Conclusions: The human colonization model, in combination with in vitro data, shows that the ClfB protein is a major determinant of nasal-persistent S. aureus carriage and is a candidate target molecule for decolonization strategies.

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Survival in the Nose of the Wild-Type Strain versus the Mutant Strain(A) Kaplan-Meier survival curve of the 8325–4 S. aureus (solid line) and its ClfB− mutant (DU5997) strain (dashed line) in human nose (last cultured strain in either nostril). All cells of the mutant strain were eliminated after a period of 14 d, which is significantly faster than the elimination rate for the 8325–4 S. aureus strain.(B) Kaplan-Meier survival curve of the 8325–4 S. aureus (WT) and ClfB− mutant (DU5997; dashed line) that were inoculated together as a mix in one nostril.(C) Number of cfu of 8325–4 and DU5997 in follow-up samples.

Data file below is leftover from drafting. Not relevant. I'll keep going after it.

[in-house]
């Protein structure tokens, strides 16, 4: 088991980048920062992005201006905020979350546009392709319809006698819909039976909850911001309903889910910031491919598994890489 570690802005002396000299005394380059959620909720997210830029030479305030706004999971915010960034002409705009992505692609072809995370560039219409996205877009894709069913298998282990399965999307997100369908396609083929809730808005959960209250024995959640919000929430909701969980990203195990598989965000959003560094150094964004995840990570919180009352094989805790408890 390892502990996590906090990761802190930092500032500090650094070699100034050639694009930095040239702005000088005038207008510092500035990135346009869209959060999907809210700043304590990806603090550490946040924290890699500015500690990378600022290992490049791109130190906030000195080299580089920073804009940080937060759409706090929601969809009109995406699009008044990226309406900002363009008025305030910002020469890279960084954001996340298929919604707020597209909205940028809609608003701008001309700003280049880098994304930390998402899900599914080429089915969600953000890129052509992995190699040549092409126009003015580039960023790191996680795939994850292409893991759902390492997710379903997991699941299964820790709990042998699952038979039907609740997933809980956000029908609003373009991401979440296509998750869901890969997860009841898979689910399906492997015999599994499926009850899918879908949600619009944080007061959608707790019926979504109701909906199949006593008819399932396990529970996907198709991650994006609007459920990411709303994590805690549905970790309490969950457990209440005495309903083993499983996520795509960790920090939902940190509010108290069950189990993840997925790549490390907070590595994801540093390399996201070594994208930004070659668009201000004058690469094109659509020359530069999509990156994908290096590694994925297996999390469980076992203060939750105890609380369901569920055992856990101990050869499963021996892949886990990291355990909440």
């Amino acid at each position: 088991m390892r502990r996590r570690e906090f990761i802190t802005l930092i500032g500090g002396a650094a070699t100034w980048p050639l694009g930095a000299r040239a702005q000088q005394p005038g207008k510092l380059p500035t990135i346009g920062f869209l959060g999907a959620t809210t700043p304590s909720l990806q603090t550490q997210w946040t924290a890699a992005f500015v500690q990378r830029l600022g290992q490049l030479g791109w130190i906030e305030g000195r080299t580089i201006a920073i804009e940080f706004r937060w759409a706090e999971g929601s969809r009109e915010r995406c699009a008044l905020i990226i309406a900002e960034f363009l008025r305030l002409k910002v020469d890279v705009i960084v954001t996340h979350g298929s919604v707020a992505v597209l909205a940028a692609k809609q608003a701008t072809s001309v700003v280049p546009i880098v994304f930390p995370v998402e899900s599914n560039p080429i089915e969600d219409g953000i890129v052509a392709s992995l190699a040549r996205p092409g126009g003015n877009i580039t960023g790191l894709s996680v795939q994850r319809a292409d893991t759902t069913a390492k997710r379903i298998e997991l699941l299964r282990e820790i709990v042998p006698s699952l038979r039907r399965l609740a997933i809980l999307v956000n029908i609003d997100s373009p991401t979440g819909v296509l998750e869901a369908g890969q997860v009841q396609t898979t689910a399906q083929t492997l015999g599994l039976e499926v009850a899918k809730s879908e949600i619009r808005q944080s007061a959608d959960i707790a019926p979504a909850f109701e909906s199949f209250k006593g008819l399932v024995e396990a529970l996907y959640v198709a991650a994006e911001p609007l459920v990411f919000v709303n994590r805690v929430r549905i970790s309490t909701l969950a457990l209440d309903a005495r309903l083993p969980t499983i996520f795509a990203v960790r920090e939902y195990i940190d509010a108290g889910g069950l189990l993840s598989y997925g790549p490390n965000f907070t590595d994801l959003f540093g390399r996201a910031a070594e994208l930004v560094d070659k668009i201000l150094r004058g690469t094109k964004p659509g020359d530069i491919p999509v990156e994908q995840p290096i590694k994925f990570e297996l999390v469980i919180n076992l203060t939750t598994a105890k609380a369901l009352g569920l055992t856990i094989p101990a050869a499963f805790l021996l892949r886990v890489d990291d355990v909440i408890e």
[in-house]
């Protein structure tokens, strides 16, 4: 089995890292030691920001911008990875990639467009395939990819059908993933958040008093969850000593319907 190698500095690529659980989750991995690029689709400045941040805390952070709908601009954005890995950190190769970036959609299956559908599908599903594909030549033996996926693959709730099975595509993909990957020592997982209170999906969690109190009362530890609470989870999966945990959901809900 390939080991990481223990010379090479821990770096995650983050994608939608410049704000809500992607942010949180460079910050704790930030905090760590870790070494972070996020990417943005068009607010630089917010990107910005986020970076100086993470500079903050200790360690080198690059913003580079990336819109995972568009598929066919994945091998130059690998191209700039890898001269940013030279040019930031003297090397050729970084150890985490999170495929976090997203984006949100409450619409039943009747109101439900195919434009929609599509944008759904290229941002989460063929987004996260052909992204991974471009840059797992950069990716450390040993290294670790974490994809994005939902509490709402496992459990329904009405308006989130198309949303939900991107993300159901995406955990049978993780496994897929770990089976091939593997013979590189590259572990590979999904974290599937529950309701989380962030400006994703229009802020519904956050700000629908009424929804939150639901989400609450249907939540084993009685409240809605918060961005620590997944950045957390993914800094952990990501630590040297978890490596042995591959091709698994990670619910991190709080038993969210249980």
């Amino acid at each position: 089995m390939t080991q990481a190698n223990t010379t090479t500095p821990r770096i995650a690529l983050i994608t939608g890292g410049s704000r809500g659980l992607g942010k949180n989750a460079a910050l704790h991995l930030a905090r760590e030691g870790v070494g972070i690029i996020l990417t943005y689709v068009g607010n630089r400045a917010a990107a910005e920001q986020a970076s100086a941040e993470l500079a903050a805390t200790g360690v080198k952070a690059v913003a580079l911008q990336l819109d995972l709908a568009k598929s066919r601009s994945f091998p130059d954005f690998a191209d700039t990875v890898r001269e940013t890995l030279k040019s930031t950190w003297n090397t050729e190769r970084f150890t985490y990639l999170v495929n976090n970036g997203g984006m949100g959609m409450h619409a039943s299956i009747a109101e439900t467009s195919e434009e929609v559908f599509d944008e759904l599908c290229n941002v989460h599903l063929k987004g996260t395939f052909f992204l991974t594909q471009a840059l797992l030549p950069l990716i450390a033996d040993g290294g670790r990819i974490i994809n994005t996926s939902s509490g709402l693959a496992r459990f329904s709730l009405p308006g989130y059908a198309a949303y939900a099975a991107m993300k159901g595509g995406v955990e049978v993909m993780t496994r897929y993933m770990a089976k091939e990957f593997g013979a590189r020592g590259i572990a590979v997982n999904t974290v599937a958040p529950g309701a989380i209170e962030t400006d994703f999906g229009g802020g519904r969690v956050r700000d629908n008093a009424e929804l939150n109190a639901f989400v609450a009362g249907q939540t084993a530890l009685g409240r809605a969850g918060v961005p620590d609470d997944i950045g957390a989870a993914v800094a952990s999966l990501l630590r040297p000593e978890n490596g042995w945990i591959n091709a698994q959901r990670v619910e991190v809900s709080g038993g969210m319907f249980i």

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pmed-0050017-g004: Survival in the Nose of the Wild-Type Strain versus the Mutant Strain(A) Kaplan-Meier survival curve of the 8325–4 S. aureus (solid line) and its ClfB− mutant (DU5997) strain (dashed line) in human nose (last cultured strain in either nostril). All cells of the mutant strain were eliminated after a period of 14 d, which is significantly faster than the elimination rate for the 8325–4 S. aureus strain.(B) Kaplan-Meier survival curve of the 8325–4 S. aureus (WT) and ClfB− mutant (DU5997; dashed line) that were inoculated together as a mix in one nostril.(C) Number of cfu of 8325–4 and DU5997 in follow-up samples.